"I brought one of our yearly programs, we have just got them out, and I'm going to leave it with you. I think Mr. White left it here on the table. Yes; here it is. You see," she opened a dainty little book and flattened it with a white, jeweled hand, "our work is all laid out, up to the president's breakfast in March. I go out then, and a week later we inaugurate the new president. Let me just run over this for you, for I know it will interest you. Now here, Tuesdays. Tuesday is our regular meeting day. We have a program, music, and books suggested for the week, reports, business, and one good paper--the topics vary; here's 'Old Thanksgiving Customs,' in November, then a debate, 'What is Friendship,' then 'Christmas Spirit,' and then our regular Christmas Tree and Jinks. Once a month, on Tuesday, we have some really fine speaker from the city, and we often have fine singers, and so on. Then we have a monthly reception for our visitors, and a supper; usually we just have tea and bread-and-butter after the meetings. Then, first Monday, Directors' Meeting; that doesn't matter. Every other Wednesday the Literary Section meets, they are doing wonderful work; Miss Foster has that; she makes it very interesting. 'What English Literature Owes to Meredith,' 'Rossetti, the Man,'--you see I'm just skimming, to give you some idea. Then the Dramatic Section, every other Thursday; they give a play once a year; that's great fun! 'Ibsen-- Did he Understand Women?' 'Please Explain--Mr. Shaw?'--Mrs. Moore makes that very amusing. Then alternate Thursdays the Civic and Political Section--"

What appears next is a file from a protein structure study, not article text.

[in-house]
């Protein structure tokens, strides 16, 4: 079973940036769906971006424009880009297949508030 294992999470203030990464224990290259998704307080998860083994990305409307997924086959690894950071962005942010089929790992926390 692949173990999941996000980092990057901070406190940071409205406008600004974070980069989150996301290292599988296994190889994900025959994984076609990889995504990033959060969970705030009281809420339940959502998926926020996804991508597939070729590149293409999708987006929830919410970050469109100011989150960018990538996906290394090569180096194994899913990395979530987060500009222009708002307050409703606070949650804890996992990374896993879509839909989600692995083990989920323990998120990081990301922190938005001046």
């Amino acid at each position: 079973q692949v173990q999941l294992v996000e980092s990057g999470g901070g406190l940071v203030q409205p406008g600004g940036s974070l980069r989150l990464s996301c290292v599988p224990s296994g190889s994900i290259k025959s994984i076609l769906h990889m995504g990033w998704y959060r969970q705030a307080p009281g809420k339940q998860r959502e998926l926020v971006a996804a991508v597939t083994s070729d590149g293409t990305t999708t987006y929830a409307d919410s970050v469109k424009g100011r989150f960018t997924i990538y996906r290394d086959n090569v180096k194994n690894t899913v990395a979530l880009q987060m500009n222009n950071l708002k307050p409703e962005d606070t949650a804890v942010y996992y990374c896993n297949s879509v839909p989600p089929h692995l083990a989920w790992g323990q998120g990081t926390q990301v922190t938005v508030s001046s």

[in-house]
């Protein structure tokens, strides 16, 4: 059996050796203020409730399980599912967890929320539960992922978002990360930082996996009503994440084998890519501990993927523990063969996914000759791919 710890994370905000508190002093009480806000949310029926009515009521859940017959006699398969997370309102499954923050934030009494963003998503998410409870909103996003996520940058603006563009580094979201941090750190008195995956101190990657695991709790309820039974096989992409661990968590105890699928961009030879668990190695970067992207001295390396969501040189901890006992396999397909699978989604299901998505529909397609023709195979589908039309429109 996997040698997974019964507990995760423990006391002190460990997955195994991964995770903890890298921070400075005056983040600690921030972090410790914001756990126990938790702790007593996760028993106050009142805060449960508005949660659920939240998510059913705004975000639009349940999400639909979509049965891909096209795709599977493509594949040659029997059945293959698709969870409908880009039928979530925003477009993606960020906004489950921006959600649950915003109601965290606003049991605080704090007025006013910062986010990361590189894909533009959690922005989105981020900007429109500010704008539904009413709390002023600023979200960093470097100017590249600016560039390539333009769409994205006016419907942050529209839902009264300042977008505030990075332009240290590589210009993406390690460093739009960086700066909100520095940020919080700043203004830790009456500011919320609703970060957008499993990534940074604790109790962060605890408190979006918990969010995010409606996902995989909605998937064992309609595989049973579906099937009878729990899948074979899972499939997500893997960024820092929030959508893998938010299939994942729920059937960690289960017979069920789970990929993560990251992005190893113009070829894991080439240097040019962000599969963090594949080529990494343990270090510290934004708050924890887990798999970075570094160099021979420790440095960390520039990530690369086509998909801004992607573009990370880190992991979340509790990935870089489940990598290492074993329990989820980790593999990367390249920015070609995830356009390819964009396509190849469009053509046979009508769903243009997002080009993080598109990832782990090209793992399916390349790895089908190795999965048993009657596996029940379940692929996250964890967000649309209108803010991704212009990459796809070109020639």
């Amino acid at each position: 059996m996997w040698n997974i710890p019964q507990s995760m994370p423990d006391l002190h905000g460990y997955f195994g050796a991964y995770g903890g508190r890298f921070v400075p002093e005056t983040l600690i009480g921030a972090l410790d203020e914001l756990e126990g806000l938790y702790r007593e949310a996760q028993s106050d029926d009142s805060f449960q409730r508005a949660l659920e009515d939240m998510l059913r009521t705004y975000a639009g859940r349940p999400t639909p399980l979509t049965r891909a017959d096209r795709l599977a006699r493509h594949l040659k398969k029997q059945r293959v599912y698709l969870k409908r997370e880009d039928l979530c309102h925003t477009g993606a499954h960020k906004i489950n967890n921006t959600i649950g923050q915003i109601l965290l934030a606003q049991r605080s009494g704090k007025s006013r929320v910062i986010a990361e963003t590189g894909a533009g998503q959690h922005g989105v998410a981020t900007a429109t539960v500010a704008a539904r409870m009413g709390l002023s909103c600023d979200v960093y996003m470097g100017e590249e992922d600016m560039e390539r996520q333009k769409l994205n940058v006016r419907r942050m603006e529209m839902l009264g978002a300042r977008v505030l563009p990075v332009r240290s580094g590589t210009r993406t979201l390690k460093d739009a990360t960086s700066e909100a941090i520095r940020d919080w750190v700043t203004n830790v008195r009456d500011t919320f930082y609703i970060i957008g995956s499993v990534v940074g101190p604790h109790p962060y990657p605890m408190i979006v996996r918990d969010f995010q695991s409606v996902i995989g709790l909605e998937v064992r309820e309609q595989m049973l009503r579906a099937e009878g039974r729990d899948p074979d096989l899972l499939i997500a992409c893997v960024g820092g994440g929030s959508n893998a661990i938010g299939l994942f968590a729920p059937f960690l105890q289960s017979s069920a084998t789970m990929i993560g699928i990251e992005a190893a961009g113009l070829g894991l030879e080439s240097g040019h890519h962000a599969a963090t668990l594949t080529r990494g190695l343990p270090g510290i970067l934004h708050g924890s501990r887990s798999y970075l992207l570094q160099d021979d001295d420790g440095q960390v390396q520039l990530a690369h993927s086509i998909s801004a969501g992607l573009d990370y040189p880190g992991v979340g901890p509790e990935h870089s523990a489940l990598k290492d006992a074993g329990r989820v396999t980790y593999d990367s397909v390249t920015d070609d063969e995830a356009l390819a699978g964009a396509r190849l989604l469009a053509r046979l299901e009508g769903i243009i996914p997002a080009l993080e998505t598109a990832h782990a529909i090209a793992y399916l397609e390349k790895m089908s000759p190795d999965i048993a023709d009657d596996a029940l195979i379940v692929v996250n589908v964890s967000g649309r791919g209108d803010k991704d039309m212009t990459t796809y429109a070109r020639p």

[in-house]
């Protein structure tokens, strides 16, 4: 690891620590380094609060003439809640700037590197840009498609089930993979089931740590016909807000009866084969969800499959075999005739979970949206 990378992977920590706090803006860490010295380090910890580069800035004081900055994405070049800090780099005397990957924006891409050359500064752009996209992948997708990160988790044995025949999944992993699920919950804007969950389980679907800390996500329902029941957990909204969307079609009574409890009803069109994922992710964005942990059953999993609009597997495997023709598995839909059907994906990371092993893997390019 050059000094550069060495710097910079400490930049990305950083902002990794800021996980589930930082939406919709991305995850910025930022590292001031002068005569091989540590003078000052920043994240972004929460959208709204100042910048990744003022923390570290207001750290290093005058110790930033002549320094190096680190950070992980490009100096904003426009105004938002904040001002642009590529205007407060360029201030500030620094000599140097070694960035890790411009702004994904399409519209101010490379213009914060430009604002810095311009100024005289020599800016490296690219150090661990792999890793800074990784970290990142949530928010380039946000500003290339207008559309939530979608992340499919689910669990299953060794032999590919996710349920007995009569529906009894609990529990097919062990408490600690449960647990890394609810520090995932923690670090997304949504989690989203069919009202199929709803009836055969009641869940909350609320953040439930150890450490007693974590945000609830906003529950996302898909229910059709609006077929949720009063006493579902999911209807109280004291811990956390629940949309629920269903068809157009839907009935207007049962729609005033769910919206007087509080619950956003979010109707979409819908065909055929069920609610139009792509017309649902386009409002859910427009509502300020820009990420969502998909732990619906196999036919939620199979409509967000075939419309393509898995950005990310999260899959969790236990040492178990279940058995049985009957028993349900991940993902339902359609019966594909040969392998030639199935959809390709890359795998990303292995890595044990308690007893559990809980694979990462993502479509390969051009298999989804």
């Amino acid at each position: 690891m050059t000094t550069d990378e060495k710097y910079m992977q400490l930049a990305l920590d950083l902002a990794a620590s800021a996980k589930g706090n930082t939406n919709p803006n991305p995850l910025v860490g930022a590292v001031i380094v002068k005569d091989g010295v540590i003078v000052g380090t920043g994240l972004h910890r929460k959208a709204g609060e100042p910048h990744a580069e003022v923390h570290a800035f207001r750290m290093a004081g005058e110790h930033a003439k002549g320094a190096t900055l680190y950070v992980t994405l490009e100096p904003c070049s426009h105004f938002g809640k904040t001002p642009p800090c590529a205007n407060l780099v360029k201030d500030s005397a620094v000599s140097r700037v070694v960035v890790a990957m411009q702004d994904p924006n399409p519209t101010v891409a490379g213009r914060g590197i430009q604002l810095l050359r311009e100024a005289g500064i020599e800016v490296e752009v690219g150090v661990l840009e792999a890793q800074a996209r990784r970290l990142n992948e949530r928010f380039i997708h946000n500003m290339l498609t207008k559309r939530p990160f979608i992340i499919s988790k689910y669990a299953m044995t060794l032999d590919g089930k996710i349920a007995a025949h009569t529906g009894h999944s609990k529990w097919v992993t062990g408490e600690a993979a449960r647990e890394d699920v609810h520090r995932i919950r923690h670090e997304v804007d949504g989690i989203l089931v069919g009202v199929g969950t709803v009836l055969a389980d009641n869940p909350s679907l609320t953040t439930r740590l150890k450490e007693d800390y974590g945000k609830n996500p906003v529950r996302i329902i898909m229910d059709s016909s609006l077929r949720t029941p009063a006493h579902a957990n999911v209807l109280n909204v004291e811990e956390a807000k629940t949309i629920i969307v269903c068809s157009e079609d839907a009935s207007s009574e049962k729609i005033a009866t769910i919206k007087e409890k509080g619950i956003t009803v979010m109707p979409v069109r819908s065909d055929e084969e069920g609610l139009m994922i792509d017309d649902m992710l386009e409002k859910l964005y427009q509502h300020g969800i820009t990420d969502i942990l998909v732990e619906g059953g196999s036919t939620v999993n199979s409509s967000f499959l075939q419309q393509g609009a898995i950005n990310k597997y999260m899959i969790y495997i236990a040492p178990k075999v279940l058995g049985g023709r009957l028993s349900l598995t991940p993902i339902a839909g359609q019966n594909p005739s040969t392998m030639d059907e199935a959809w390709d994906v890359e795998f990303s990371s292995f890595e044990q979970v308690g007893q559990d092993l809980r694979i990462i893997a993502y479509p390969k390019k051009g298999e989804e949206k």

"Ah! What does that do?" said Mrs. Burgoyne.
"Why," said Mrs. White hesitating, "I haven't been--however, I think they took up the sanitation of the schools; Miss Jewett, from Sacramento, read a splendid paper about it. There's a committee to look into that, and then last year that section planted a hundred trees. And then there's parliamentary drill."
"Which we all need," said Mrs. Adams, and there was laughter.
"Then there's the Art Department once a month," resumed Mrs. White, "Founders' Day, Old-Timers' Day, and, in February, we think Judge Lindsey may address us--"
"Oh, are you doing any juvenile-court work?" said the hostess.
"We wanted his suggestions about it," Mrs. White said. "We feel that if we could get some of the ladies interested--! Then here's the French class once a week; German, Spanish, and the bridge club on Fridays."
"Gracious! You use your clubhouse," said Mrs. Burgoyne.
"Nearly every day. So come on Tuesday," said the president winningly, "and be our guest. A Miss Carroll is to sing, and Professor Noyesmith, of Berkeley, will read a paper on: 'The City Beautiful.' Keep that year-book; I butchered it, running through it so fast."